Jackson held a press conference the next day and hit every network, presenting the tableau that the drama had been missing: the repentant father, the angry mother, the isolated daughter. The story needed its cleansing ritual of contrition and penitence and absolution. That was a high bar for Clinton to clear: a coerced confession doesn't count as much as a voluntary one, but he very deliberately chose not to give that back in January, when there was still a chance the lies might work. Still, if Clinton's sex life was his own business and not ours, then the subtext was that it was up to Hillary and Chelsea to punish him, up to them to forgive him. Whatever righteous indignation we may feel was Hillary's to express; any crockery we feel like breaking was hers to throw. And if she can put this behind her, the thinking goes, surely we can too.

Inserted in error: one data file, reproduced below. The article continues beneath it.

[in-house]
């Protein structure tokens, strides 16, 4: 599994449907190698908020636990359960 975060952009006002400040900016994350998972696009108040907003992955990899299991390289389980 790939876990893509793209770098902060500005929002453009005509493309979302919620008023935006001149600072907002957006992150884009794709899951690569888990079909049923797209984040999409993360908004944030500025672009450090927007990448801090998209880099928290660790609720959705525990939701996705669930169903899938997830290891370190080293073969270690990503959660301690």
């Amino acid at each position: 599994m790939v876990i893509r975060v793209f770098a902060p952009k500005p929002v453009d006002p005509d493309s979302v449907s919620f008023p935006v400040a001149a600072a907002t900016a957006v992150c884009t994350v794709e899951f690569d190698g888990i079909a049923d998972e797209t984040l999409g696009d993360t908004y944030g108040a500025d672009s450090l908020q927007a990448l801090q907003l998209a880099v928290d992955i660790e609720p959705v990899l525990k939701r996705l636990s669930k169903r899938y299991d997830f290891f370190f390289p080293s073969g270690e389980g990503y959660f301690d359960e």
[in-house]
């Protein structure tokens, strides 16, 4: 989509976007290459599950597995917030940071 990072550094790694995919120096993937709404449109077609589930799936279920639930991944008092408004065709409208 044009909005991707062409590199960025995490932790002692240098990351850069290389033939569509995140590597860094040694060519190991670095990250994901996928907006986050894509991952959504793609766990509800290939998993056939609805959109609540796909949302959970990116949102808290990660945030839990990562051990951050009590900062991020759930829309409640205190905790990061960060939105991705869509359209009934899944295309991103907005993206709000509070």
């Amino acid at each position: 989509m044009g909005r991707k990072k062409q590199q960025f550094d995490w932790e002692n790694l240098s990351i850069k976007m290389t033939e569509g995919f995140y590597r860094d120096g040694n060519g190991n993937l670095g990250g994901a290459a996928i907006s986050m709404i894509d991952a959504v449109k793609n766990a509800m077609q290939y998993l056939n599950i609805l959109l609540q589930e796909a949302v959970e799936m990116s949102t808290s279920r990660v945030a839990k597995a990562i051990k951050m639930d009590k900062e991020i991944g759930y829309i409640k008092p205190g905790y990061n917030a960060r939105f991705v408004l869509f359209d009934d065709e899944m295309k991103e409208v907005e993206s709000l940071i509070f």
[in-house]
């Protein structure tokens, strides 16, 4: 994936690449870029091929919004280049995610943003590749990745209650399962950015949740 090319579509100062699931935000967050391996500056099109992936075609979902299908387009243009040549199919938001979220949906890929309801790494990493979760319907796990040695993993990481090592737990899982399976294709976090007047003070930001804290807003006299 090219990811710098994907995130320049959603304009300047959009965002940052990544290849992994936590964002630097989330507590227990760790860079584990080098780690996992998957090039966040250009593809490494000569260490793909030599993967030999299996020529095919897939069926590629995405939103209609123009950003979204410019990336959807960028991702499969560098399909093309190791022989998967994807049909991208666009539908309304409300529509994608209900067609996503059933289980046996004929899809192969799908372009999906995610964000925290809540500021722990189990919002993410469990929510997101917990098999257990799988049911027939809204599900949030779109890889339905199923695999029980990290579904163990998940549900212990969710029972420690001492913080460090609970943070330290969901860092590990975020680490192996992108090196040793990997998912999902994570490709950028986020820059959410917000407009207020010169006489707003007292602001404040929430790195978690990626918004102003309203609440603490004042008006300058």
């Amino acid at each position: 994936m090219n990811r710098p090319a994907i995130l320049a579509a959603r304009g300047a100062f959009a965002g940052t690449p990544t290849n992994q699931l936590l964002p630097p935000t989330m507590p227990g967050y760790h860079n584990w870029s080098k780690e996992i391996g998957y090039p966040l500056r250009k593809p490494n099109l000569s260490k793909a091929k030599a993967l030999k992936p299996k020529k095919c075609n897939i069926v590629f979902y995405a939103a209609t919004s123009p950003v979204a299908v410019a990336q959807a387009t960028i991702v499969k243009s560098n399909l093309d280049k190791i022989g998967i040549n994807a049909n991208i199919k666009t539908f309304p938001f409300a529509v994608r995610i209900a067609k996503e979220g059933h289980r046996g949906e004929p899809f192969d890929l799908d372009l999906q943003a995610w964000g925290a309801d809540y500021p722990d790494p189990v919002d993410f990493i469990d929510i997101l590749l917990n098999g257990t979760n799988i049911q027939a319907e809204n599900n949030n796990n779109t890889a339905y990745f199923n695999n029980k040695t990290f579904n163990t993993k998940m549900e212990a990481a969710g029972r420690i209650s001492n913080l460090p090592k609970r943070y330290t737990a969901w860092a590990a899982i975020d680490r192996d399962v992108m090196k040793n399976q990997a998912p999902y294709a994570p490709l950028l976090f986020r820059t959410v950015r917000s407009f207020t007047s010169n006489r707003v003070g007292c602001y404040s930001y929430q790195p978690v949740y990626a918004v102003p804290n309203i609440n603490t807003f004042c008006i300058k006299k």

Not everyone bought it--not even the people inside. Some top aides in the White House could not fathom the possibility that Hillary did not know much more than the story line of the weekend allowed. "That doesn't seem real to me," said one. "They have no secrets," argued another. "They know each other. They know each other backward and forward." She had to profess ignorance, in this view, because the alternative to being a trusting sucker was being a cold-blooded liar. A longtime Democratic official, who has never been in Clinton's camp, watched the mopping-up operation and marveled at the way the Clintons had used their own misery, if that's what it was, to grow new arms and legs. "Do I think she may have been hurt? That it was potentially a much more graphic thing than she ever expected? That it questioned the validity of their marriage? Sure. But they are working hard to cast it not as a presidential issue but as a personal one. His numbers will stay high as long as they isolate it to a sexual family matter," he said. "That's what they are trying to do."